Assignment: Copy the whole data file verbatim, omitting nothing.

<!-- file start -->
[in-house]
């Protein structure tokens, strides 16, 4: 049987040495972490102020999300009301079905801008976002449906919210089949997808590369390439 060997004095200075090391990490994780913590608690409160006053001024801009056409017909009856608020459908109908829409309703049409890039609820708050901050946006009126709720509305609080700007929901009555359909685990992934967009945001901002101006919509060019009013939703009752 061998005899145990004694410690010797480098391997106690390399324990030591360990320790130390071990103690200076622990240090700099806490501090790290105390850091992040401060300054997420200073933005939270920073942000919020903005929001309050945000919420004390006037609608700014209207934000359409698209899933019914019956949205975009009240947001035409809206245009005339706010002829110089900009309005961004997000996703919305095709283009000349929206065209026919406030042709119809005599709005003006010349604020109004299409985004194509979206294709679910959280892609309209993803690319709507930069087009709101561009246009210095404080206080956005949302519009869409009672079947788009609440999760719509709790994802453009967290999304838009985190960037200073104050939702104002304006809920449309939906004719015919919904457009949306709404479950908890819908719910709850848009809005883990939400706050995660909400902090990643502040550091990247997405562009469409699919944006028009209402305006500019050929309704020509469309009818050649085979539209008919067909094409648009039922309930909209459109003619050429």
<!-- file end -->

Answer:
[in-house]
């Protein structure tokens, strides 16, 4: 049987040495972490102020999300009301079905801008976002449906919210089949997808590369390439 060997004095200075090391990490994780913590608690409160006053001024801009056409017909009856608020459908109908829409309703049409890039609820708050901050946006009126709720509305609080700007929901009555359909685990992934967009945001901002101006919509060019009013939703009752 061998005899145990004694410690010797480098391997106690390399324990030591360990320790130390071990103690200076622990240090700099806490501090790290105390850091992040401060300054997420200073933005939270920073942000919020903005929001309050945000919420004390006037609608700014209207934000359409698209899933019914019956949205975009009240947001035409809206245009005339706010002829110089900009309005961004997000996703919305095709283009000349929206065209026919406030042709119809005599709005003006010349604020109004299409985004194509979206294709679910959280892609309209993803690319709507930069087009709101561009246009210095404080206080956005949302519009869409009672079947788009609440999760719509709790994802453009967290999304838009985190960037200073104050939702104002304006809920449309939906004719015919919904457009949306709404479950908890819908719910709850848009809005883990939400706050995660909400902090990643502040550091990247997405562009469409699919944006028009209402305006500019050929309704020509469309009818050649085979539209008919067909094409648009039922309930909209459109003619050429």